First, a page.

Credit card details from runners potentially at risk in a security breach

Active, an American firm used by event organisers worldwide has revealed personal information of thousands of runners and endurance athletes may have been stolen in a security breach.

The site can be used to sign up to popular races all over the country, including the Brighton Marathon, the Royal Parks Half Marathon, the Cardiff Half Marathon and the Newport Marathon. With hundreds of runners potentially affected, the full effects are not yet known.

In an email to some of the affected race-goers, who used the site to enter events between December 2016 and September 2017, the company explains “during this time period, personal information that you provided as part of the checkout process may have been accessed by unauthorised third parties”. The company have also notified the Information Commissioner’s Office.

This personal information includes the names, addresses, email address, credit or debit card number, expiration date and cardholder verification code of the runners.

Runner’s World were first alerted on Twitter, where runners reached out to share their anger and distress at the situation. We later spoke to Angela Champion, who first noticed her card had been hacked when it was used for three different Uber transactions, the largest being for a £160 journey in December 2017.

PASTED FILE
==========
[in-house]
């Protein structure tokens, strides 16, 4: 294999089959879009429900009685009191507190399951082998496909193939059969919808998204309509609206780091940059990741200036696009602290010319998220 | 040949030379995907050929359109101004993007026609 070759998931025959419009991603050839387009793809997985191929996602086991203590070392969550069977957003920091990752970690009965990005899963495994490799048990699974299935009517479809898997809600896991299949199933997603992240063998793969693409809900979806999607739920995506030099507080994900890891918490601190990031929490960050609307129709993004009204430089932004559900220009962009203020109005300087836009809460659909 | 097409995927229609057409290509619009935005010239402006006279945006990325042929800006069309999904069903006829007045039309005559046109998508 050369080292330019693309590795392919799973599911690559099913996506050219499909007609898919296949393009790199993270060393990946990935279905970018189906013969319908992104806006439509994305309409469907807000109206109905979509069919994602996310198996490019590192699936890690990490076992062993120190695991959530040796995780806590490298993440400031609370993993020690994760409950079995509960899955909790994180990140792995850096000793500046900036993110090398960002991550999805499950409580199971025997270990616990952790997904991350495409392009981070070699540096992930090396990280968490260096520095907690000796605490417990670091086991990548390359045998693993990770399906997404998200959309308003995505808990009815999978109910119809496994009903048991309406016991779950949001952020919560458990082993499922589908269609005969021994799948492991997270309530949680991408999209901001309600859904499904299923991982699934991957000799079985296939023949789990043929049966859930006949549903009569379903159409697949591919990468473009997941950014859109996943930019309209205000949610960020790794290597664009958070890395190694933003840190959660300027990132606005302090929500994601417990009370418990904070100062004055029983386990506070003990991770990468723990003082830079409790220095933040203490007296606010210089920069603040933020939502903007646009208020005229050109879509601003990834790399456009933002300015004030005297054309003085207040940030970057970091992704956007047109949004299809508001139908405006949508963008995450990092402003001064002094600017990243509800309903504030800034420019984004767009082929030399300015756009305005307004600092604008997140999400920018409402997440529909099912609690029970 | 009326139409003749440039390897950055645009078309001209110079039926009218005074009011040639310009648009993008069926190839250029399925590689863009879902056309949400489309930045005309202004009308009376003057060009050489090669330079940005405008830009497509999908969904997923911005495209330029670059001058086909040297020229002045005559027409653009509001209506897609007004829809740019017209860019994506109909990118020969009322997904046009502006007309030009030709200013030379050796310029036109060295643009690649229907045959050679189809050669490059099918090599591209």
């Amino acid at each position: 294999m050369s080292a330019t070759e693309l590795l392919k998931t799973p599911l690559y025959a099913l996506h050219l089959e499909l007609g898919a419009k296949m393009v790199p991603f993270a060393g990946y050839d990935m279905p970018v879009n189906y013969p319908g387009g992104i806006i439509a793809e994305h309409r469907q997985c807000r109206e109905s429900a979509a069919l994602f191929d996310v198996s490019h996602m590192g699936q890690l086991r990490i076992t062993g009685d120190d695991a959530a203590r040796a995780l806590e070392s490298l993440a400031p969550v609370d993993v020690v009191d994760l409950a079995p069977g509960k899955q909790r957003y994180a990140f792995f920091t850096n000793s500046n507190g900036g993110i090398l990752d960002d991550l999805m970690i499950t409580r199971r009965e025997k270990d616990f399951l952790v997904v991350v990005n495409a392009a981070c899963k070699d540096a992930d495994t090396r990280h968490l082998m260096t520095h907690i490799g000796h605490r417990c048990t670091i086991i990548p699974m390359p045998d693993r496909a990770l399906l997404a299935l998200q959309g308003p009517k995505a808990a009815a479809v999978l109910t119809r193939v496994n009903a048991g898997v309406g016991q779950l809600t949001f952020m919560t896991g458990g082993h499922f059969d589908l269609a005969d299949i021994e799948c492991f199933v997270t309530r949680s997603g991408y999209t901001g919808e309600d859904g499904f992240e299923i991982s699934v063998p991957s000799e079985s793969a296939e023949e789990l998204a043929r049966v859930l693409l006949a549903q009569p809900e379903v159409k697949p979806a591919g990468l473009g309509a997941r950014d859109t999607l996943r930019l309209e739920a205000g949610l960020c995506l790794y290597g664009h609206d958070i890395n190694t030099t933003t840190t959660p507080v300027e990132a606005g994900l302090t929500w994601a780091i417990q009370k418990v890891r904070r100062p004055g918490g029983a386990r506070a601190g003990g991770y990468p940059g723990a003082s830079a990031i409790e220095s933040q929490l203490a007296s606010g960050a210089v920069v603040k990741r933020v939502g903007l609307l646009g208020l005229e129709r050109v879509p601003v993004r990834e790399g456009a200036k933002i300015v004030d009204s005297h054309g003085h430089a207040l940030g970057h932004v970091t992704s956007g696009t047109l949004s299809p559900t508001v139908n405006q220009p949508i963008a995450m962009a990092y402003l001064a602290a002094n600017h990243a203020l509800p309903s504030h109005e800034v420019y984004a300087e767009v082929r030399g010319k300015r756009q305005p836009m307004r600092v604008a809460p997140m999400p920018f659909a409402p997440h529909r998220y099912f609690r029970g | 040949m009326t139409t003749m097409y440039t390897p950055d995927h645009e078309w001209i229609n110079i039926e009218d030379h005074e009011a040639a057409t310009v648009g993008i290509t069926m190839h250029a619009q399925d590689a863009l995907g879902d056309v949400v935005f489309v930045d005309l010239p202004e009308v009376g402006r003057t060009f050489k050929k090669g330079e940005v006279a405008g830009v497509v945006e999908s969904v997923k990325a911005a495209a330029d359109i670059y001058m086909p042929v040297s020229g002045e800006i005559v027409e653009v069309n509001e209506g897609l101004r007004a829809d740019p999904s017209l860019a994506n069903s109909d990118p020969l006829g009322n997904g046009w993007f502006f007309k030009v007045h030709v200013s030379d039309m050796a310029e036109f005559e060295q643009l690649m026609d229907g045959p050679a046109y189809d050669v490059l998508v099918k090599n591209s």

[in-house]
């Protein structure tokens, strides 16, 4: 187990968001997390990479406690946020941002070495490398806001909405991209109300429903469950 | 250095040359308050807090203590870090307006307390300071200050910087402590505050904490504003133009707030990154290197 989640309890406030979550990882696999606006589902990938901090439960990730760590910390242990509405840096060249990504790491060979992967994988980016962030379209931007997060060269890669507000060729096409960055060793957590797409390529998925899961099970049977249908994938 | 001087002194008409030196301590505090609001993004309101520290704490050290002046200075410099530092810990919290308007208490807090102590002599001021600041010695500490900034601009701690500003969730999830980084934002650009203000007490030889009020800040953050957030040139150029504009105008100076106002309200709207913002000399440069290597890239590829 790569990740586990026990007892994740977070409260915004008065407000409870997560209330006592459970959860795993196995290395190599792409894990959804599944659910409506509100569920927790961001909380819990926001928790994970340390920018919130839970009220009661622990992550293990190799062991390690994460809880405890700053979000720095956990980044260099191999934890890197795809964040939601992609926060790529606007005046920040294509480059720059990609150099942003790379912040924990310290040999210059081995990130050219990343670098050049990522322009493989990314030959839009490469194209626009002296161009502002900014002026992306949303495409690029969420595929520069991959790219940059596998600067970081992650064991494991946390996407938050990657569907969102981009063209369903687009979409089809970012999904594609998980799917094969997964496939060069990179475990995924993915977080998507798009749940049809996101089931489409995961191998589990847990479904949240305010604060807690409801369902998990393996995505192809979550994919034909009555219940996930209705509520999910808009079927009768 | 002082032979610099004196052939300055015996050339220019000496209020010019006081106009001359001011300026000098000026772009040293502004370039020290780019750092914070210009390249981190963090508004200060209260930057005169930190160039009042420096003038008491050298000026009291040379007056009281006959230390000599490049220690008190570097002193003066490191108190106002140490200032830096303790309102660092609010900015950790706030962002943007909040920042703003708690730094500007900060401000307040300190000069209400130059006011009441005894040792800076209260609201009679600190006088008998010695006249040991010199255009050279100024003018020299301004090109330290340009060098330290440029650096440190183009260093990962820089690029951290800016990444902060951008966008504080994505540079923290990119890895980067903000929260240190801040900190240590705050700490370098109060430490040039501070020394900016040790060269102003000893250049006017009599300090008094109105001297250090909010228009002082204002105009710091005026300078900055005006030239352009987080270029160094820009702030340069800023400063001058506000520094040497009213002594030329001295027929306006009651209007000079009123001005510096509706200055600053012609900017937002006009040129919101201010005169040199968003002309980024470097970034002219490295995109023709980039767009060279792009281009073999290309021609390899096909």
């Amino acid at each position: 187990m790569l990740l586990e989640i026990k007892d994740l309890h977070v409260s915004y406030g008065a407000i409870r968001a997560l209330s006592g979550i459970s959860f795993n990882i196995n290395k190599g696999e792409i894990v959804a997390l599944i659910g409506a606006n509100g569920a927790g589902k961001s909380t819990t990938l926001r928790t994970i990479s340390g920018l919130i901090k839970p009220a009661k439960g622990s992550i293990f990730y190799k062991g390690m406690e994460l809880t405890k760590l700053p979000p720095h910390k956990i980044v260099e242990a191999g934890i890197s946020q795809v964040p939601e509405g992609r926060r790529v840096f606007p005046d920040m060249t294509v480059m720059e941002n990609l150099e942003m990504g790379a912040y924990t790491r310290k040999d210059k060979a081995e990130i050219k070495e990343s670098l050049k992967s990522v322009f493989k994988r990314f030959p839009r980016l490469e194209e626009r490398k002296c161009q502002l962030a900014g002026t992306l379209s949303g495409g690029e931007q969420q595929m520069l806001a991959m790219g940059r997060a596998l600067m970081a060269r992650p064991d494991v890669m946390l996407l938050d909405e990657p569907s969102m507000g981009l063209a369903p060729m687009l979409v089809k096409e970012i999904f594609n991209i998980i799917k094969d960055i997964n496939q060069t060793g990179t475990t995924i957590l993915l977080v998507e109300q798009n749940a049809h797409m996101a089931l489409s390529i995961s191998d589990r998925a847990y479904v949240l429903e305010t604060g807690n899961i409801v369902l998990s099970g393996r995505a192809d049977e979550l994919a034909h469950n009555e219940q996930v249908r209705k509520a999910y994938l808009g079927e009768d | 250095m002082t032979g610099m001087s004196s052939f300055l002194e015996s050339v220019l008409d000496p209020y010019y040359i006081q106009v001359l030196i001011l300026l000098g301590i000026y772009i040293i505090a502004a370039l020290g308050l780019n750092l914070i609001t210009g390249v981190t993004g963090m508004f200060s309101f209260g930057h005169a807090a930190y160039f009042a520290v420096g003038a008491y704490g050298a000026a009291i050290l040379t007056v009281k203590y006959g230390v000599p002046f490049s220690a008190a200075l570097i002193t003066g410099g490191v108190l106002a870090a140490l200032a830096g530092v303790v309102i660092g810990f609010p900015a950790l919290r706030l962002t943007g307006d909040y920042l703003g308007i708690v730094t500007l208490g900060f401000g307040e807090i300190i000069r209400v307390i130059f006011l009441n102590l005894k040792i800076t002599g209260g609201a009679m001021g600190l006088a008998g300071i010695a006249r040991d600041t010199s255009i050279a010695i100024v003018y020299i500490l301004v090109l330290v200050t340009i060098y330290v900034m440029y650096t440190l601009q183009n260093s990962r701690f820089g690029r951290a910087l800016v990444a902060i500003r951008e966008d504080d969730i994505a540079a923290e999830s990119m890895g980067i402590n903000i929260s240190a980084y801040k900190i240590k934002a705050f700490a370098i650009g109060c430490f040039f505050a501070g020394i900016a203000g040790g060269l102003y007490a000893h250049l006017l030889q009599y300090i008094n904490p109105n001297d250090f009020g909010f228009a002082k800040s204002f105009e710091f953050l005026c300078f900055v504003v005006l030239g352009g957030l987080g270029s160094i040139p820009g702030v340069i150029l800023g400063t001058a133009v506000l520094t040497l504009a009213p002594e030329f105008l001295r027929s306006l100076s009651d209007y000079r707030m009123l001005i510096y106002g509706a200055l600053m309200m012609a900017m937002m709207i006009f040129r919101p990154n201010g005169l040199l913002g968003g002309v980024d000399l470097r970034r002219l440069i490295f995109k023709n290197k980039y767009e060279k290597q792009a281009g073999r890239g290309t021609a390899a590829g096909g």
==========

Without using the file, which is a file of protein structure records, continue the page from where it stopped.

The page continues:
At the time, Angela said didn’t put two and two together, but after speaking to various members of her running group who had also run the Newport Marathon, she started to think this was more than just an unlucky coincidence. “It would just have been too unlucky that we’d all had our cards hacked in the same John Lewis or Tesco when Christmas shopping, the connection to all of us was Active.com” she told Runner’s World this week.

After realising the connection, Angela sent a Subject Access Request document to Active.com in December 2017 – a document that allows individuals to see a copy of the information an organisation holds about them. Angela told us she received a generic response back from Active, saying her data was protected on their servers. On Monday 19th March 2018, Angela received the email shown above from Active, explaining her data may have been at risk.

Another runner, Darren Smith told us he had three laptops bought on his card after he’d used Active to sign up for a race; “It was a new card and I hadn’t used it much, if at all.” Despite raising this with Active, Darren didn’t receive the email sent earlier this week acknowledging the breach.

Many runners have joined the Facebook group ‘Boycott Active.com’ to share their stories and experiences. Others are urging race organisers to use other event companies for their races in the future.

As yet, Active are yet to respond to our enquires.

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